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Willow short rotation coppice (SRC)
Willow (Salix spp.) is planted as rods or cuttings in spring using specialist equipment at a density of 15,000 per hectare.  The willow stools readily develop multiple shoots when coppiced and several varieties have been specifically bred with characteristics well suited for use as energy crops.  Information and advice is available from the Forest Research Yield models for energy coppice of poplar and willow website.

During the first year it can grow up to 4m in height, and is then cut back to ground level in its first winter to encourage it to grow multiple stems.

The first harvest is in winter, typically three years after cut back, again using specialist equipment, however a cycle of 2 or 4 to 5 years is also common.

In fertile sites growth can be very strong during the first two years after coppicing, giving rapid site capture, reducing thereafter and so a 2 year cutting cycle may be more appropriate.


Yield is dependent on many factors, including:

  • Site
  • Water availability
  • Weed control
  • Planting density
  • Light
  • Temperature.

Typically the first harvest may be expected to be somewhat lower than subsequent ones, and figures from 7 to 12 oven dried tonnes per hectare per annum can be expected on reasonably good sites.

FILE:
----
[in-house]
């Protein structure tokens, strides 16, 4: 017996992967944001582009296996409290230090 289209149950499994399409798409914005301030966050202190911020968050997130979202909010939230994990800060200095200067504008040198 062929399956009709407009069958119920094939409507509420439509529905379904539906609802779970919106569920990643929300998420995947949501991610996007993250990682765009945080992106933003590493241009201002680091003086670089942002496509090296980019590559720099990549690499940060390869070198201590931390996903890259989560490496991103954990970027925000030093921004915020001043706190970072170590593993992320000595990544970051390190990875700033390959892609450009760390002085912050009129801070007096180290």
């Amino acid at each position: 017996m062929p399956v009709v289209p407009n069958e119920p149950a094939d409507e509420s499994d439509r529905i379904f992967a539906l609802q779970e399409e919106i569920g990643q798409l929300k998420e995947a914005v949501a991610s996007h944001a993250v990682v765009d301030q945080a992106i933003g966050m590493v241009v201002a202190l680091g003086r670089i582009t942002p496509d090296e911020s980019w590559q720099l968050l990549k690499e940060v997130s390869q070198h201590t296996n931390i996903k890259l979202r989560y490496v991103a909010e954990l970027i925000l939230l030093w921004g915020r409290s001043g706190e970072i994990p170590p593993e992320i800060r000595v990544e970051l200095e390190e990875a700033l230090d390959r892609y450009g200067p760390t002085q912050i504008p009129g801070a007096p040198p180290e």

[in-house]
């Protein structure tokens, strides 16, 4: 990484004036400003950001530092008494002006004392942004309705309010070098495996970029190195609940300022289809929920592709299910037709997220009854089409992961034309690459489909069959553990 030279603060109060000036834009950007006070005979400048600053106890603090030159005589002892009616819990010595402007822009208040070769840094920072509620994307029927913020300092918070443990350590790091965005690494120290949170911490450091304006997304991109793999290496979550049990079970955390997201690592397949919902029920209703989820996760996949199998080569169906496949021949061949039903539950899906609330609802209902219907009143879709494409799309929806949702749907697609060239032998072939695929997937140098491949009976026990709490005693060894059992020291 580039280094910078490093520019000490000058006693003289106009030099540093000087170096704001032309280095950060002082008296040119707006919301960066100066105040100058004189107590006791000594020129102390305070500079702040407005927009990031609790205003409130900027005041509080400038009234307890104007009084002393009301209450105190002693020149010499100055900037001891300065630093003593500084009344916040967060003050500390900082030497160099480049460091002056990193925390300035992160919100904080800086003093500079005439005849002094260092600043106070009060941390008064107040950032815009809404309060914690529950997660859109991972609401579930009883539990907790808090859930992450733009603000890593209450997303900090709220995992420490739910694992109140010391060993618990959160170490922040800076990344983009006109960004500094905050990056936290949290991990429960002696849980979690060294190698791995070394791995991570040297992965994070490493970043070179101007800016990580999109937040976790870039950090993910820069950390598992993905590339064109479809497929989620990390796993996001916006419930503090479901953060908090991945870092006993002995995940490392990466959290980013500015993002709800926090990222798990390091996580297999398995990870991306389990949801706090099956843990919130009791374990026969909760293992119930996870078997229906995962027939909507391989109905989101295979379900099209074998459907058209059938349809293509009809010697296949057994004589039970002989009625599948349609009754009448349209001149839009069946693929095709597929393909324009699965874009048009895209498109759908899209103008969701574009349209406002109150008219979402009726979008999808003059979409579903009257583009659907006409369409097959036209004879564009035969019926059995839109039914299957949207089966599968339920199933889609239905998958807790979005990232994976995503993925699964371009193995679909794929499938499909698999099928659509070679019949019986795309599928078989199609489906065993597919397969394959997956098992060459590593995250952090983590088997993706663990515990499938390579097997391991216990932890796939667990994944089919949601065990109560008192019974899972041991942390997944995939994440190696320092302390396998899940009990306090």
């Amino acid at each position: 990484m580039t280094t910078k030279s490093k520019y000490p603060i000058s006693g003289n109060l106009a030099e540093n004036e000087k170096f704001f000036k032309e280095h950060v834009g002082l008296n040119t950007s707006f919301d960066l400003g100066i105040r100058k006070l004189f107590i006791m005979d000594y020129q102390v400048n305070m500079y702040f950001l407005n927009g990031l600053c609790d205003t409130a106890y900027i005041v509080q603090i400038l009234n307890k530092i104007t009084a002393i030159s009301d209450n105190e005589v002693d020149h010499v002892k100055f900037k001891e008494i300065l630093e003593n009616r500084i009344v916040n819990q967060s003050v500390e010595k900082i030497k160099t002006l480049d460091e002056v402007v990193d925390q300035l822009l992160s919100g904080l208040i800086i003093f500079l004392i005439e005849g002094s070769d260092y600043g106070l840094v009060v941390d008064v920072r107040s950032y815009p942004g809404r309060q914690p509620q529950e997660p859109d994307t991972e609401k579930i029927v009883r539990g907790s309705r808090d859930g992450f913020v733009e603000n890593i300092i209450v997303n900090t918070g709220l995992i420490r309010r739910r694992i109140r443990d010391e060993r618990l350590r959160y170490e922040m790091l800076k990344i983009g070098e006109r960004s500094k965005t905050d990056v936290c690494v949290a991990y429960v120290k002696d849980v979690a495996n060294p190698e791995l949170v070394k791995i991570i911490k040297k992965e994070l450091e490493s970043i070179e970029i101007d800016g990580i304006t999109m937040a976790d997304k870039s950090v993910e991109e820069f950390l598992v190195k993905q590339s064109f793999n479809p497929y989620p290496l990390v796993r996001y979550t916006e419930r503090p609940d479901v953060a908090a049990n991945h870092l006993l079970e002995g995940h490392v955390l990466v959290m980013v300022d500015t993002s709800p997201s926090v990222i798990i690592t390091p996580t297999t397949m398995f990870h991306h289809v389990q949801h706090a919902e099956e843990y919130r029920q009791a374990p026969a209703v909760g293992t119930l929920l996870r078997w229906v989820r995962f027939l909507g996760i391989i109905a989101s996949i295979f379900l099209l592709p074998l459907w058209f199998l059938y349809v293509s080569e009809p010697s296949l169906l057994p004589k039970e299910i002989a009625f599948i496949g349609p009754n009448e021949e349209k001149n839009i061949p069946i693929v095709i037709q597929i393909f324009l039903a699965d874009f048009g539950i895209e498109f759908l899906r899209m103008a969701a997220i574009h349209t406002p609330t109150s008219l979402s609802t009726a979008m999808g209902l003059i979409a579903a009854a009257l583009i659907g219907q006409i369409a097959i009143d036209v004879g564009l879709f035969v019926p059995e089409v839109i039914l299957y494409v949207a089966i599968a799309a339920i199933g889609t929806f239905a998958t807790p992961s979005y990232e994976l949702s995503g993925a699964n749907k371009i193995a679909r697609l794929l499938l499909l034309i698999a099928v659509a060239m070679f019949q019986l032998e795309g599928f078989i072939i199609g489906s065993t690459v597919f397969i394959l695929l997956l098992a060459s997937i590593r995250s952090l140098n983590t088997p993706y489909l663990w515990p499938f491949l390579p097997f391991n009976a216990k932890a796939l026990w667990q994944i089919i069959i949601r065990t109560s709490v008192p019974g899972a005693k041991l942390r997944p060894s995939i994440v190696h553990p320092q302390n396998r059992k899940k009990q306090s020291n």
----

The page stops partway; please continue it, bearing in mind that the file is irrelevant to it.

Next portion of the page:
Harvesting may be as rods (up to 8 m length), billets (5-15 cm lengths) or as direct chip harvesting.  Direct chip harvesting can cause problems for storage with rapid composting (and hence loss of energy content) and mould formation (and attendant health risks) owing to the high moisture content of freshly harvested willow.  This can be less of a problem with billets owing to improved air flow through the pile.

Shredding and grinding
A willow SRC plantation may be expected to be viable for up to 30 years before it becomes necessary to replant and can reach 7-8 m in height at harvest.  The site should be reasonably flat, or with a slope no more than 7% and, to be eligible for the Defra Energy Crops Scheme (ECS) grant, needs to be at least 3 ha, though this need not all be in a single plot.
Energy Crops Scheme
Establishment grants of 50% of eligible costs for planting SRC willow or poplar, miscanthus, or a range of short rotation coppice traditional broadleaf species.

Administered by Natural England. More information on their website:

For further information
Yield models for energy coppice of poplar and willow
Information on many aspects of SRC for growers, researchers and the bio-energy industry (Forest Research)
Growing short rotation coppiceGrowing short rotation coppice
Best practice guidelines for applicants to Defra's Energy Crops Scheme (PDF - 4.1 MB)
New draft: Growing Short Rotation Coppice (advanced draft Autumn 2008)New draft: Growing Short Rotation Coppice (advanced draft Autumn 2008)
An advanced draft of the new Defra guidance on growing short rotation coppice for applicants to the Energy Crops Scheme (PDF - 163 KB)
NNFCC Crop Factsheet: Short Rotation Coppice Willow (SRC)NNFCC Crop Factsheet: Short Rotation Coppice Willow (SRC)
Information from the National Non-Food Crops Centre (NNFCC) on growing, harvesting and storing short rotation coppice willow (SRC) in the UK and its uses as a non-food crop (PDF - 110 kB)

Other short rotation coppice cropsOther short rotation coppice crops

Willow short rotation coppice
Defra energy crops opportunity maps
Including existing energy crops locations.
(N.B. Now on the archived Defra website)